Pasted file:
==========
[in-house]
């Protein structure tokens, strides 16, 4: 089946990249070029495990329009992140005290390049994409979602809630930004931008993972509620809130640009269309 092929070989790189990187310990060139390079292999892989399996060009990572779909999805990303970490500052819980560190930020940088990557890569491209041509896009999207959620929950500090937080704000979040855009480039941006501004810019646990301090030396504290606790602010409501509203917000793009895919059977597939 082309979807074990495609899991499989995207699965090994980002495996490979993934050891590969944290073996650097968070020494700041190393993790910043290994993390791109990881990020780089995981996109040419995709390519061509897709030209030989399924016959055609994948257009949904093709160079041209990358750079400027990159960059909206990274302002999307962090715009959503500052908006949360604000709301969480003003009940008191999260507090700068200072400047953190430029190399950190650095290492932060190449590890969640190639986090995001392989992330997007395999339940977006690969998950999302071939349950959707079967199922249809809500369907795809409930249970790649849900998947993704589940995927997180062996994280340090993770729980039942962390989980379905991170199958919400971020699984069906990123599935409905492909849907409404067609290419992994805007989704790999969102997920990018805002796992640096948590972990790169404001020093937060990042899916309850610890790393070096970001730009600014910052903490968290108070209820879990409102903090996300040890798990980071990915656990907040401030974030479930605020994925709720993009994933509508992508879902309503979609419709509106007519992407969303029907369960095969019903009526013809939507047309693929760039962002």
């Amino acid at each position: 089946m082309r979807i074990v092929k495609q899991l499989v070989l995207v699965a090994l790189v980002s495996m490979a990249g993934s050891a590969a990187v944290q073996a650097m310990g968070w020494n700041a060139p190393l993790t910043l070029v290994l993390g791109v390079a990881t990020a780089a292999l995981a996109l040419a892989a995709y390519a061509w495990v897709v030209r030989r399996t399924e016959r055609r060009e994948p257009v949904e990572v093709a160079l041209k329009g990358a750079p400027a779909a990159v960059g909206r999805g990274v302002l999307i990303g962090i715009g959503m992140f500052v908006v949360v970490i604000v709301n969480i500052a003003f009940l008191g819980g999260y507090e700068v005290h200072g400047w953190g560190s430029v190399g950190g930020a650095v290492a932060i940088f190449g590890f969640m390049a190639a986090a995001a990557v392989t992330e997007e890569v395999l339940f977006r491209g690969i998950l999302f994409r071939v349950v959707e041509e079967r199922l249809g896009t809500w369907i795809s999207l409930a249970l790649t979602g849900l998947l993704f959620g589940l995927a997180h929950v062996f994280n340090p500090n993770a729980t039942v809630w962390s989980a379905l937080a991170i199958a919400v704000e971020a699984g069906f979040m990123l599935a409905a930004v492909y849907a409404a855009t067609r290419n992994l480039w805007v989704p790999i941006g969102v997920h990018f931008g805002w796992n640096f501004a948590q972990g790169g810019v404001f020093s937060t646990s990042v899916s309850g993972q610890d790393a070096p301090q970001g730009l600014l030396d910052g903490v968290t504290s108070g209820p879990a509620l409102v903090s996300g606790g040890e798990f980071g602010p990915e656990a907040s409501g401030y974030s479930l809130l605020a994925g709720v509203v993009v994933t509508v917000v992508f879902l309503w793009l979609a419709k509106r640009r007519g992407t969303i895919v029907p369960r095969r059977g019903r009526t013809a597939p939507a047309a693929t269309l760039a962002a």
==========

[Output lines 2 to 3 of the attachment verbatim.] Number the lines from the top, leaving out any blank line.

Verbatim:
């Protein structure tokens, strides 16, 4: 089946990249070029495990329009992140005290390049994409979602809630930004931008993972509620809130640009269309 092929070989790189990187310990060139390079292999892989399996060009990572779909999805990303970490500052819980560190930020940088990557890569491209041509896009999207959620929950500090937080704000979040855009480039941006501004810019646990301090030396504290606790602010409501509203917000793009895919059977597939 082309979807074990495609899991499989995207699965090994980002495996490979993934050891590969944290073996650097968070020494700041190393993790910043290994993390791109990881990020780089995981996109040419995709390519061509897709030209030989399924016959055609994948257009949904093709160079041209990358750079400027990159960059909206990274302002999307962090715009959503500052908006949360604000709301969480003003009940008191999260507090700068200072400047953190430029190399950190650095290492932060190449590890969640190639986090995001392989992330997007395999339940977006690969998950999302071939349950959707079967199922249809809500369907795809409930249970790649849900998947993704589940995927997180062996994280340090993770729980039942962390989980379905991170199958919400971020699984069906990123599935409905492909849907409404067609290419992994805007989704790999969102997920990018805002796992640096948590972990790169404001020093937060990042899916309850610890790393070096970001730009600014910052903490968290108070209820879990409102903090996300040890798990980071990915656990907040401030974030479930605020994925709720993009994933509508992508879902309503979609419709509106007519992407969303029907369960095969019903009526013809939507047309693929760039962002």
């Amino acid at each position: 089946m082309r979807i074990v092929k495609q899991l499989v070989l995207v699965a090994l790189v980002s495996m490979a990249g993934s050891a590969a990187v944290q073996a650097m310990g968070w020494n700041a060139p190393l993790t910043l070029v290994l993390g791109v390079a990881t990020a780089a292999l995981a996109l040419a892989a995709y390519a061509w495990v897709v030209r030989r399996t399924e016959r055609r060009e994948p257009v949904e990572v093709a160079l041209k329009g990358a750079p400027a779909a990159v960059g909206r999805g990274v302002l999307i990303g962090i715009g959503m992140f500052v908006v949360v970490i604000v709301n969480i500052a003003f009940l008191g819980g999260y507090e700068v005290h200072g400047w953190g560190s430029v190399g950190g930020a650095v290492a932060i940088f190449g590890f969640m390049a190639a986090a995001a990557v392989t992330e997007e890569v395999l339940f977006r491209g690969i998950l999302f994409r071939v349950v959707e041509e079967r199922l249809g896009t809500w369907i795809s999207l409930a249970l790649t979602g849900l998947l993704f959620g589940l995927a997180h929950v062996f994280n340090p500090n993770a729980t039942v809630w962390s989980a379905l937080a991170i199958a919400v704000e971020a699984g069906f979040m990123l599935a409905a930004v492909y849907a409404a855009t067609r290419n992994l480039w805007v989704p790999i941006g969102v997920h990018f931008g805002w796992n640096f501004a948590q972990g790169g810019v404001f020093s937060t646990s990042v899916s309850g993972q610890d790393a070096p301090q970001g730009l600014l030396d910052g903490v968290t504290s108070g209820p879990a509620l409102v903090s996300g606790g040890e798990f980071g602010p990915e656990a907040s409501g401030y974030s479930l809130l605020a994925g709720v509203v993009v994933t509508v917000v992508f879902l309503w793009l979609a419709k509106r640009r007519g992407t969303i895919v029907p369960r095969r059977g019903r009526t013809a597939p939507a047309a693929t269309l760039a962002a």